Buying flowers from us ensures that your order will be fulfilled through working with a network florists that are trusted by local funeral homes and recognized partners of the funeral industry. A customized message, along with a photo of your selected arrangement will remain in perpetuity within this memorial website. This service also includes “Smart Select” whereby the store notifies you if your floral selection has already been selected by another sender. This allows you the opportunity to choose a different product to ensure the family has a beautiful and unique selection of unique floral arrangements.
The price of these selections also includes the funeral home’s care of the flowers after the funeral and the delivery to the family or facility of choice where they can be rearranged and enjoyed by others for a longer period.
The solitude and quiet peace of a flickering candle has long been a symbol of remembrance. Each candle lit will remain lit within this memorial website for the period you select. Your thoughtful gesture will be captured both in the candle as well as listed in perpetuity within the tributes section.
In today’s changing world with climate change and environment concerns, “Honoring a Life” allows for family and friends to plant a memorial tree in honor of their loved one and friend. The purchase of a tree creates a beautiful permanent record on the Honoring a Life website, www.honoringalife.org. Each tree is planted through the efforts of Forestry Services throughout North America who determine where the greatest needs for reforestation are. Once planted, the geographical location where the tree is planted will be added to the record. A beautiful card is also sent to the family signifying your thoughtful gesture.
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We are proud to provide this service allowing friends and family to donate to any registered charity throughout North America. You will receive an official tax receipt immediately via email and your thoughtful gesture will remain on this memorial website in perpetuity.
The time surrounding a death can often bring unexpected final expenses for the family far beyond the funeral itself. We are pleased to offer the ability for friends and relatives to financially support the family during their time of loss as an alternative to flowers and other sympathy gestures.
This memorial currently does not have financial support enabled.
To notify the funeral home of your interest, complete and submit the following form:
Westchester resident Anna Fay passed away Friday after a brief illness. Ms. Fay, who contracted polio in 1944 at the age of six, was a renowned leader in the New York disability rights movement beginning in the 1970s and up until her death. She was also a role model and mentor to four generations of people with disabilities who sought to live independently, outside of institutions.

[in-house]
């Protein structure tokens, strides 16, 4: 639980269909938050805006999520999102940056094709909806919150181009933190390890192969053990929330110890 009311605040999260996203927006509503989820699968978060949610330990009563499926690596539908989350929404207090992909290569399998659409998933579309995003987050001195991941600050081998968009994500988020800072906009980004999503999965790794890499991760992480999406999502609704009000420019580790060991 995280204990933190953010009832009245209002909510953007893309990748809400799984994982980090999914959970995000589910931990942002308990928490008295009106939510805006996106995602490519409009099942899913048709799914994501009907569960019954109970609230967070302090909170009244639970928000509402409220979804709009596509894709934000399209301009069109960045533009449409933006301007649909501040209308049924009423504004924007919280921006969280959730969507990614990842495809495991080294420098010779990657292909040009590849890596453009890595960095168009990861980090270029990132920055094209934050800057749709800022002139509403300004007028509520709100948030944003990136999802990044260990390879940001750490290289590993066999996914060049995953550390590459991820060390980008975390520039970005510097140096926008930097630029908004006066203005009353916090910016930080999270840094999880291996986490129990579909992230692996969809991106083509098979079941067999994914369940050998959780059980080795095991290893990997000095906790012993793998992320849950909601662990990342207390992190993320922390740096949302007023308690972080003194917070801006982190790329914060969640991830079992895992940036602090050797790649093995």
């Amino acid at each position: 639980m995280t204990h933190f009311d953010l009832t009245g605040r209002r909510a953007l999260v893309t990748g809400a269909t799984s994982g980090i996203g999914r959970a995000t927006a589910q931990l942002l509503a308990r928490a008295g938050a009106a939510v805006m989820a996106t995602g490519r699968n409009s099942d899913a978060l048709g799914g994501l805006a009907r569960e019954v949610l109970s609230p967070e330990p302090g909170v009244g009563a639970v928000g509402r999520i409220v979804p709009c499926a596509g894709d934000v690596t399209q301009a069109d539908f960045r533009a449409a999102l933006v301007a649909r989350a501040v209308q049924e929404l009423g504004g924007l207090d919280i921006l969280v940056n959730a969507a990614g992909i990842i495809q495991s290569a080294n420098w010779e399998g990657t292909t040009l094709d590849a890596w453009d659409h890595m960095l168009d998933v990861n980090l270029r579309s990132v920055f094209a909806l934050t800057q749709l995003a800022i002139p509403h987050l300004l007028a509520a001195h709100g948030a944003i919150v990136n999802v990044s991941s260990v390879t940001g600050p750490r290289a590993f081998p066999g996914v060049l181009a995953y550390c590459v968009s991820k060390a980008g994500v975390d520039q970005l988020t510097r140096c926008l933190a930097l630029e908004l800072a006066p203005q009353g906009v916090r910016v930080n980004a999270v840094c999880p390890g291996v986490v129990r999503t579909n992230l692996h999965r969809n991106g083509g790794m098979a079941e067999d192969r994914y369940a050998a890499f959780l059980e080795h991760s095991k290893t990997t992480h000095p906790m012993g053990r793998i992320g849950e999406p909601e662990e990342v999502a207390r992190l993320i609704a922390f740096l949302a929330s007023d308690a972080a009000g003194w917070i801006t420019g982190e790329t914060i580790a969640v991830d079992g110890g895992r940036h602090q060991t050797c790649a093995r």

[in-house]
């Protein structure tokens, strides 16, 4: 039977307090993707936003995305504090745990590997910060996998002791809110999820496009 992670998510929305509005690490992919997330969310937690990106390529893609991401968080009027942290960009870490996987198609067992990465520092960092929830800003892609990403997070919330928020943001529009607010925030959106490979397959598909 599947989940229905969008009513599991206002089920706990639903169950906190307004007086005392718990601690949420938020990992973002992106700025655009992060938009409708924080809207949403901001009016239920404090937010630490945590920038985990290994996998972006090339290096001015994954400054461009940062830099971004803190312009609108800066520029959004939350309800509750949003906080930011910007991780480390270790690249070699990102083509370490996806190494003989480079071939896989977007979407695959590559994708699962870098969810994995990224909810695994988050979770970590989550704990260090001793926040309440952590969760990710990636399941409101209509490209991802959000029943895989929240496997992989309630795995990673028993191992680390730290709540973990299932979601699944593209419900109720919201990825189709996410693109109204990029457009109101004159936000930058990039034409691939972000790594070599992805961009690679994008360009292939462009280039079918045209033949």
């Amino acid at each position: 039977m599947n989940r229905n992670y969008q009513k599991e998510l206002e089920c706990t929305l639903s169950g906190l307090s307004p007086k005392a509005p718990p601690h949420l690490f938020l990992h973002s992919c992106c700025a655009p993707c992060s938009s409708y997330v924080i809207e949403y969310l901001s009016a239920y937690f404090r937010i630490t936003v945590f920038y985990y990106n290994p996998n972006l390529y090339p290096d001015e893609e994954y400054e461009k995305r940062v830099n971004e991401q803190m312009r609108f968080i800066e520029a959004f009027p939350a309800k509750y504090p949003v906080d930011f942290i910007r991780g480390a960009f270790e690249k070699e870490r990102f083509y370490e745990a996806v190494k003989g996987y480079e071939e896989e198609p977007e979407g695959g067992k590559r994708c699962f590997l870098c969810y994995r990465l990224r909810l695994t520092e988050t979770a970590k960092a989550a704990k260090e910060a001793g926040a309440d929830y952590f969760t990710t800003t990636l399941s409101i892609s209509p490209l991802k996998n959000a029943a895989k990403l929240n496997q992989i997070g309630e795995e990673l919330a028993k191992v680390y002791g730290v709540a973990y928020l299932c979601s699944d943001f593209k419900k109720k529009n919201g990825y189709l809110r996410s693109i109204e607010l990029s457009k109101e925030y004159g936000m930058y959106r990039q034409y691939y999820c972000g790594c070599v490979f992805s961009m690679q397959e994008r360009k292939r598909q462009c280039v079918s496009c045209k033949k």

Ms. Fay worked with the Queens-based advocacy group the Architectural Barriers Committee in the early 1970s and helped lead a watershed demonstration in 1973 where New Yorkers with disabilities successfully demanded that New York State add them to the list of those exempted from a ban on motor vehicles in the city when gas was being rationed because of the OPEC oil embargo. Their success emboldened the disability community to push for greater access to all kinds of public accommodations.
Ms. Fay took part in a national sit-in campaign in 1977 to force the federal government to keep its promise to end discrimination based on disability from entities receiving federal money. She joined a small group of demonstrators who occupied the New York City office of the Department of Health, Education and Welfare (HEW) for 48 hours while a larger group demonstrated outside. These demonstrations led US led HEW Secretary Joseph Califano to move ahead on Section 504 of the federal Rehabilitation Act, which would provide the legal framework and much of the language for the Americans with Disabilities Act of 1990.
Ms. Fay also played an important role in the founding of important New York institutions. She led the formation of the New York City chapter of the National Paraplegia Foundation and served as its first president. Believing the community needed a more full-time agency to help people with disabilities achieve independence, Ms. Fay helped secure the grant that transformed the chapter into the state’s first independent living center, CIDNY.
She was present at the creation of and served as a New York delegate on the American Coalition of Citizens with Disabilities (ACCD), a national cross-disability organization that helped write Section 504 among other major accomplishments on behalf of people with disabilities. Ms. Fay’s advocacy continued throughout her life. She is survived by sister Ellen Musantry, brother in law Ted Musantry and their children Alan, John, Anna, and Thea Musantry and great niece and nephews Derrick and Cali Musantry and Mekhi and Isaiah Walker.
In lieu of flowers, Anna's family requests that you visit her Facebook page for a source of contributions you may make in her name.
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